June 20, 2012
A Message from the FB Bargaining Team
Talks break off, process for conciliation starts
Recently our bargaining team and Treasury Board/CBSA agreed to return to the bargaining table for three days – Monday June 18-Wednesday June 20. Talks began Monday morning.
At the outset, our team reiterated the same message that we have conveyed since the beginning of negotiations: we are ready to negotiate, but what we seek in this round of negotiations is parity with what has already been agreed to for other enforcement workers in the federal public service.
This includes : a retirement scheme that allows for workers to retire after 25 years without penalty, and paid (pensionable) meal periods – both of which are standard for officers at both Corrections Canada and the RCMP (agencies that fall under the same ministry as CBSA). We also seek respect for all employees' seniority, reasonable work schedules, rights for seasonal and part-time workers, access to the Treasury Board Telework Policy - proposals that would come at virtually no cost. Enhanced job security and the renewal of our letter of agreement concerning protections in the context of the arming initiative. Wages that ensure parity with other enforcement workers and that keep up with inflation.
In our sessions on Monday and Tuesday, the employer continued to reject all of these proposals. On the contrary, we were again told that not only are we to accept inferior working conditions compared to other federal enforcement workers, but that we must give up our severance for the purposes of voluntary departures, agree to language in the context of the arming initiative that is worse that what management agreed to in the previous round, and accept wages that fall well below current projected inflationary trends – not to mention current trends in the broader enforcement community. What's more, management continues to take the position that its concessions concerning shift notice and other items remain on the table.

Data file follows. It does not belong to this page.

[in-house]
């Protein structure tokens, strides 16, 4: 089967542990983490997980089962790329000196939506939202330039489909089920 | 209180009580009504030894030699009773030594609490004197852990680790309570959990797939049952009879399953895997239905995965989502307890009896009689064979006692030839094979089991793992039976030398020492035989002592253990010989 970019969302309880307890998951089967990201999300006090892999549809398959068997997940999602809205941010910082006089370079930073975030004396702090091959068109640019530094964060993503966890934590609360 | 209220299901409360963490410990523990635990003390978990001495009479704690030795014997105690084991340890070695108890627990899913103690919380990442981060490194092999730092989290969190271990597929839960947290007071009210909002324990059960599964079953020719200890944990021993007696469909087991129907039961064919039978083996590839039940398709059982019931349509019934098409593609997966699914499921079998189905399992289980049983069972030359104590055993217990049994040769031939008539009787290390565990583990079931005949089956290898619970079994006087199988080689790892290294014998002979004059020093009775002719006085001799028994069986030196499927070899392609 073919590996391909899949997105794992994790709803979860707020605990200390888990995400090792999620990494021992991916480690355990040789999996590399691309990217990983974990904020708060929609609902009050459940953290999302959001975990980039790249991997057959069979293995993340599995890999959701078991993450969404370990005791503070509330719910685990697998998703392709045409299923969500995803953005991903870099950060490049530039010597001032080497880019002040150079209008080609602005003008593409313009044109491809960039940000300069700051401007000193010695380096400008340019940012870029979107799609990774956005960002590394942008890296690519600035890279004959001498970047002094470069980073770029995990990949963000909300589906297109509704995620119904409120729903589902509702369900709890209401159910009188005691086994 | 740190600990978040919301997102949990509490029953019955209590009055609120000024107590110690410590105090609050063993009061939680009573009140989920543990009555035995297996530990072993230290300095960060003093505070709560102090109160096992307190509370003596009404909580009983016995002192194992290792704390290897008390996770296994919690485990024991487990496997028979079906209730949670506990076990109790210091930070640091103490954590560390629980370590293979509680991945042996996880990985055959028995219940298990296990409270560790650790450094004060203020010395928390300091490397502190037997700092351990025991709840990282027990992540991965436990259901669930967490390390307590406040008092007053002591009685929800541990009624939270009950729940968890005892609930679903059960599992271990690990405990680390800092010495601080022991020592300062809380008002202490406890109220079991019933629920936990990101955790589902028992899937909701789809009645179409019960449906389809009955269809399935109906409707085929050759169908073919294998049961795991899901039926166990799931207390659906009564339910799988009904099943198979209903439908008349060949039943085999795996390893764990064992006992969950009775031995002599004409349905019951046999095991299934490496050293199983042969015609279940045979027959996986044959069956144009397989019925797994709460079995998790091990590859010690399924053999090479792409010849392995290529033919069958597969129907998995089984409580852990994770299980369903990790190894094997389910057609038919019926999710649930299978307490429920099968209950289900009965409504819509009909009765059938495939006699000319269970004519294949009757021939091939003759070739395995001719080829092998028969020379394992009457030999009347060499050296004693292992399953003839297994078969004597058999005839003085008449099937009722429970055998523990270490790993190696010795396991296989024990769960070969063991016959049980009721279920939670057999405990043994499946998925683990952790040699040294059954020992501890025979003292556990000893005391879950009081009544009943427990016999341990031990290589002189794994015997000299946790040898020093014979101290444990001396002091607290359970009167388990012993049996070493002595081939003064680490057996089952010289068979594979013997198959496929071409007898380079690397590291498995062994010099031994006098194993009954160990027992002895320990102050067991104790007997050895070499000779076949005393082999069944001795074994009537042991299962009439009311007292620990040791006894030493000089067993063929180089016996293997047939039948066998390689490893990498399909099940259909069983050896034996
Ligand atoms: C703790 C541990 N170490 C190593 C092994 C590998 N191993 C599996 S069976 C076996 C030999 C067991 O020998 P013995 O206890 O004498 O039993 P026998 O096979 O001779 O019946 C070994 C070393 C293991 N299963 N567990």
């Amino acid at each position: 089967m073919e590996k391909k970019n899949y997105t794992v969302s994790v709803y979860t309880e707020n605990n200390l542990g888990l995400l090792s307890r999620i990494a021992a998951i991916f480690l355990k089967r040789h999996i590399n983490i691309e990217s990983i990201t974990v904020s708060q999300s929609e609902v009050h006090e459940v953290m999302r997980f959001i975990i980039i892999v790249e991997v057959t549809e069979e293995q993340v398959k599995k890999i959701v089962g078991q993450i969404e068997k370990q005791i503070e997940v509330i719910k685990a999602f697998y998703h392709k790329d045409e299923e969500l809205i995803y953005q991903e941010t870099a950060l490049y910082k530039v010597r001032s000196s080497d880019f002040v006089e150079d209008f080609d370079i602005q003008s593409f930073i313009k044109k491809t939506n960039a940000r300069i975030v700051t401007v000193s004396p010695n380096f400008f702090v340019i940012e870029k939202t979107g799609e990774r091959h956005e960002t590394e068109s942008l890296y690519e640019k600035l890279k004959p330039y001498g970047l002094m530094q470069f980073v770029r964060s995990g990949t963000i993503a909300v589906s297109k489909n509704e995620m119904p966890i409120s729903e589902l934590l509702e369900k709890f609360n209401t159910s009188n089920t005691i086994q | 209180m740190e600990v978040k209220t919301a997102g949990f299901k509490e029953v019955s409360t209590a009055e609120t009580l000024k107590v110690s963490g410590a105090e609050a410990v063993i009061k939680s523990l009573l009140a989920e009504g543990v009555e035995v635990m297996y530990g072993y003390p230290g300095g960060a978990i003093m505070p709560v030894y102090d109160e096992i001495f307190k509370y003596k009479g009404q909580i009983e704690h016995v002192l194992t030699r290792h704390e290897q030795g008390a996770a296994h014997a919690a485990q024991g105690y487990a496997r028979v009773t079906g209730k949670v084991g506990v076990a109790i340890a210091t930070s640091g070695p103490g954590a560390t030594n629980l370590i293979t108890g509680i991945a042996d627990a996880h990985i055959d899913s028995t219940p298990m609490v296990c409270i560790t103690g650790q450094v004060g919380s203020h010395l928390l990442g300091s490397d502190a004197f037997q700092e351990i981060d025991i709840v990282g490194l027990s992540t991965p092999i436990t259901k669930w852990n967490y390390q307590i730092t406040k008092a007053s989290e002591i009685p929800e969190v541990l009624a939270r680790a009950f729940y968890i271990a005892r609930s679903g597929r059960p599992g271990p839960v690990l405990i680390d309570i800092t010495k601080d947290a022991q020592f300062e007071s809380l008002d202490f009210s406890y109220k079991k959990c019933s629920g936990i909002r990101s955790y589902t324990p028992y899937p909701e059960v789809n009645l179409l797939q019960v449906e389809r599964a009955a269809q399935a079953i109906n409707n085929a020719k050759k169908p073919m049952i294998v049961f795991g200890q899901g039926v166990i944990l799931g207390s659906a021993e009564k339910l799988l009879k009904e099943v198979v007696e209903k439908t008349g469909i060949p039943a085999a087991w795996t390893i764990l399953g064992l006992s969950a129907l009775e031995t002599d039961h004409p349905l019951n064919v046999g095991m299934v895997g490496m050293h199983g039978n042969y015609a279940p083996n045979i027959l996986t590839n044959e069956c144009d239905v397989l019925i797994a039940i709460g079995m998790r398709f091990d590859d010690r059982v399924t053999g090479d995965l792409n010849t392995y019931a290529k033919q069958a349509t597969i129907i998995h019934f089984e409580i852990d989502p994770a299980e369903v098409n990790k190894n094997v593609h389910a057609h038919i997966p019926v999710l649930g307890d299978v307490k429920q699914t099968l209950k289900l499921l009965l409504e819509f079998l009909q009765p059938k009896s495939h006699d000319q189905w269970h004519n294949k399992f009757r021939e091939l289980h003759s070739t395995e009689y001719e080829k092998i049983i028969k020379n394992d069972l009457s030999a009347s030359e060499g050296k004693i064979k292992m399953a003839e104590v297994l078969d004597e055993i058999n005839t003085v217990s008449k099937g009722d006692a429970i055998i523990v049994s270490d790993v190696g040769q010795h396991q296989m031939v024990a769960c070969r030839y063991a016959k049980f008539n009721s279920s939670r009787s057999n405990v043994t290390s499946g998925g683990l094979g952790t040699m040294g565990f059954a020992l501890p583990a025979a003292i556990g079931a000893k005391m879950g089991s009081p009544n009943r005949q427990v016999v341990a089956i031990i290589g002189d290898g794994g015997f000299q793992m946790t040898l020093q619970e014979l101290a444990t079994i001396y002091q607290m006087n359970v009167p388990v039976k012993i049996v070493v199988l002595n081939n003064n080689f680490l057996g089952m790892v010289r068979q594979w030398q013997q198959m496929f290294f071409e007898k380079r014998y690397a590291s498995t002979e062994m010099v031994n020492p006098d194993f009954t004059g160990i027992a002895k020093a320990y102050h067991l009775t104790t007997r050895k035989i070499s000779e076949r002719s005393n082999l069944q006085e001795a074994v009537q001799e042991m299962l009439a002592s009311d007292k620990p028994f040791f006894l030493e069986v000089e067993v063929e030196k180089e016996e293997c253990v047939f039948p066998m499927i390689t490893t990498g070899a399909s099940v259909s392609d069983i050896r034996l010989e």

All of this, when the Harper government's budget will see us paying more out of pocket for our current pension plan, and new officers having to work much longer to access their pension benefit.
To be asked to give up all of these concessions, while at the same time being hit with the proposed elimination of over 1000 jobs at CBSA, and in the absence of any significant trade offs that would benefit our members, is unacceptable to our bargaining team. We told management No. As a result the parties agreed to break off talks at the end of the day on Tuesday and continue the process towards conciliation.
Recently PSAC/CIU members conducted a rally outside a meeting of CBSA management at a plush hotel in Montreal. Last month nearly 2000 PSAC members protested outside the Prime Minister's Office to denounce the current government's budget cuts and the lack of respect being shown PSAC members in negotiations. We must continue to demonstrate our dissatisfaction with our employer and the current government.
We work hard and we ensure the safety and security of our borders and our communities. We deserve much, much better than this.
We will be sure to update as things progress. The collective bargaining process under the Public Service Labour Relations Act is lengthy, complicated and restrictive. If you have any questions, contact a member of our bargaining team, your Shop Steward, a member of your branch executive, or go to www.psac.com
Date Modified : 2012/06/20